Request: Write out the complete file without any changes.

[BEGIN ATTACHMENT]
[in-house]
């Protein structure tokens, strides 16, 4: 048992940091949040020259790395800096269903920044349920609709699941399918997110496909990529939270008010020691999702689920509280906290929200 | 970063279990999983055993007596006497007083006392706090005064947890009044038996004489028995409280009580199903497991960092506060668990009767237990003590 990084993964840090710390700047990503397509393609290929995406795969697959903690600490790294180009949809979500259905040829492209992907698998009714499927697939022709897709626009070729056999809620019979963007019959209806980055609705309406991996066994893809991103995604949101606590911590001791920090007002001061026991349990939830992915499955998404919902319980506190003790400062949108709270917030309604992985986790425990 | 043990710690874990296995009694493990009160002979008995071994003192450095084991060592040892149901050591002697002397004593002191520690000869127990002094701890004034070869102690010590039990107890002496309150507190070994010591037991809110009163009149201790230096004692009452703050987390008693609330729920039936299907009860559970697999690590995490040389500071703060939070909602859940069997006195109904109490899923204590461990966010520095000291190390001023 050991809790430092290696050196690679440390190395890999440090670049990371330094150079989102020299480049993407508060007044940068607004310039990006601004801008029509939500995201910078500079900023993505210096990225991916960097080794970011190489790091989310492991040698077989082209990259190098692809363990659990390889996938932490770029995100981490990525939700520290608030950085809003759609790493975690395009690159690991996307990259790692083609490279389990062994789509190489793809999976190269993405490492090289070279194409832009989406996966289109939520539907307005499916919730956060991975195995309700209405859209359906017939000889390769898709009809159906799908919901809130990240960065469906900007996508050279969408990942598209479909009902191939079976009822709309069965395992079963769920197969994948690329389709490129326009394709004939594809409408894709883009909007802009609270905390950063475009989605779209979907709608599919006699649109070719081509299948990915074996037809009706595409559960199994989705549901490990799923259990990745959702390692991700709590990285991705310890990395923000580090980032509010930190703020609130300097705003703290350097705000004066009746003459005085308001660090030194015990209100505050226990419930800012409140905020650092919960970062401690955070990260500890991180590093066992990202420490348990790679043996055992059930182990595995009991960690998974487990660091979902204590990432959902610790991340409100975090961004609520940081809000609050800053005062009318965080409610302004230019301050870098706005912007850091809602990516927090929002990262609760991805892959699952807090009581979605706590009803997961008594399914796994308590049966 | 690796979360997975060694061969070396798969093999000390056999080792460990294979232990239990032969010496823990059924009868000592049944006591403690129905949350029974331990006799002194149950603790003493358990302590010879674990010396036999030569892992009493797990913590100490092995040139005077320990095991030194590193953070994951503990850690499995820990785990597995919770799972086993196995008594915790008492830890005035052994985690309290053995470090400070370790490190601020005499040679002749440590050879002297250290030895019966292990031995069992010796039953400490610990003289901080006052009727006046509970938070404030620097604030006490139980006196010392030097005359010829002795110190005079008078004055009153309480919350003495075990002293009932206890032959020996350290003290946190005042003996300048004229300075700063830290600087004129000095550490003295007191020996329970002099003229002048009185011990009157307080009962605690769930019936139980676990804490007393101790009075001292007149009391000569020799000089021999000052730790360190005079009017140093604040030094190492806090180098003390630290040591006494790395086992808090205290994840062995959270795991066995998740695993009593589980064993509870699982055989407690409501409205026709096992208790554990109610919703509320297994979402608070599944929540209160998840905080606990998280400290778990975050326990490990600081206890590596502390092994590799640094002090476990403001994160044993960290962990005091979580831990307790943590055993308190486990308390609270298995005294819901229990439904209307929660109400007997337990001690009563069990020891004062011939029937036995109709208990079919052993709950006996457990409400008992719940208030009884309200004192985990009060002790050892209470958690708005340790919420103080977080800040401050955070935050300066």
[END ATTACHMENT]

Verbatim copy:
[in-house]
């Protein structure tokens, strides 16, 4: 048992940091949040020259790395800096269903920044349920609709699941399918997110496909990529939270008010020691999702689920509280906290929200 | 970063279990999983055993007596006497007083006392706090005064947890009044038996004489028995409280009580199903497991960092506060668990009767237990003590 990084993964840090710390700047990503397509393609290929995406795969697959903690600490790294180009949809979500259905040829492209992907698998009714499927697939022709897709626009070729056999809620019979963007019959209806980055609705309406991996066994893809991103995604949101606590911590001791920090007002001061026991349990939830992915499955998404919902319980506190003790400062949108709270917030309604992985986790425990 | 043990710690874990296995009694493990009160002979008995071994003192450095084991060592040892149901050591002697002397004593002191520690000869127990002094701890004034070869102690010590039990107890002496309150507190070994010591037991809110009163009149201790230096004692009452703050987390008693609330729920039936299907009860559970697999690590995490040389500071703060939070909602859940069997006195109904109490899923204590461990966010520095000291190390001023 050991809790430092290696050196690679440390190395890999440090670049990371330094150079989102020299480049993407508060007044940068607004310039990006601004801008029509939500995201910078500079900023993505210096990225991916960097080794970011190489790091989310492991040698077989082209990259190098692809363990659990390889996938932490770029995100981490990525939700520290608030950085809003759609790493975690395009690159690991996307990259790692083609490279389990062994789509190489793809999976190269993405490492090289070279194409832009989406996966289109939520539907307005499916919730956060991975195995309700209405859209359906017939000889390769898709009809159906799908919901809130990240960065469906900007996508050279969408990942598209479909009902191939079976009822709309069965395992079963769920197969994948690329389709490129326009394709004939594809409408894709883009909007802009609270905390950063475009989605779209979907709608599919006699649109070719081509299948990915074996037809009706595409559960199994989705549901490990799923259990990745959702390692991700709590990285991705310890990395923000580090980032509010930190703020609130300097705003703290350097705000004066009746003459005085308001660090030194015990209100505050226990419930800012409140905020650092919960970062401690955070990260500890991180590093066992990202420490348990790679043996055992059930182990595995009991960690998974487990660091979902204590990432959902610790991340409100975090961004609520940081809000609050800053005062009318965080409610302004230019301050870098706005912007850091809602990516927090929002990262609760991805892959699952807090009581979605706590009803997961008594399914796994308590049966 | 690796979360997975060694061969070396798969093999000390056999080792460990294979232990239990032969010496823990059924009868000592049944006591403690129905949350029974331990006799002194149950603790003493358990302590010879674990010396036999030569892992009493797990913590100490092995040139005077320990095991030194590193953070994951503990850690499995820990785990597995919770799972086993196995008594915790008492830890005035052994985690309290053995470090400070370790490190601020005499040679002749440590050879002297250290030895019966292990031995069992010796039953400490610990003289901080006052009727006046509970938070404030620097604030006490139980006196010392030097005359010829002795110190005079008078004055009153309480919350003495075990002293009932206890032959020996350290003290946190005042003996300048004229300075700063830290600087004129000095550490003295007191020996329970002099003229002048009185011990009157307080009962605690769930019936139980676990804490007393101790009075001292007149009391000569020799000089021999000052730790360190005079009017140093604040030094190492806090180098003390630290040591006494790395086992808090205290994840062995959270795991066995998740695993009593589980064993509870699982055989407690409501409205026709096992208790554990109610919703509320297994979402608070599944929540209160998840905080606990998280400290778990975050326990490990600081206890590596502390092994590799640094002090476990403001994160044993960290962990005091979580831990307790943590055993308190486990308390609270298995005294819901229990439904209307929660109400007997337990001690009563069990020891004062011939029937036995109709208990079919052993709950006996457990409400008992719940208030009884309200004192985990009060002790050892209470958690708005340790919420103080977080800040401050955070935050300066």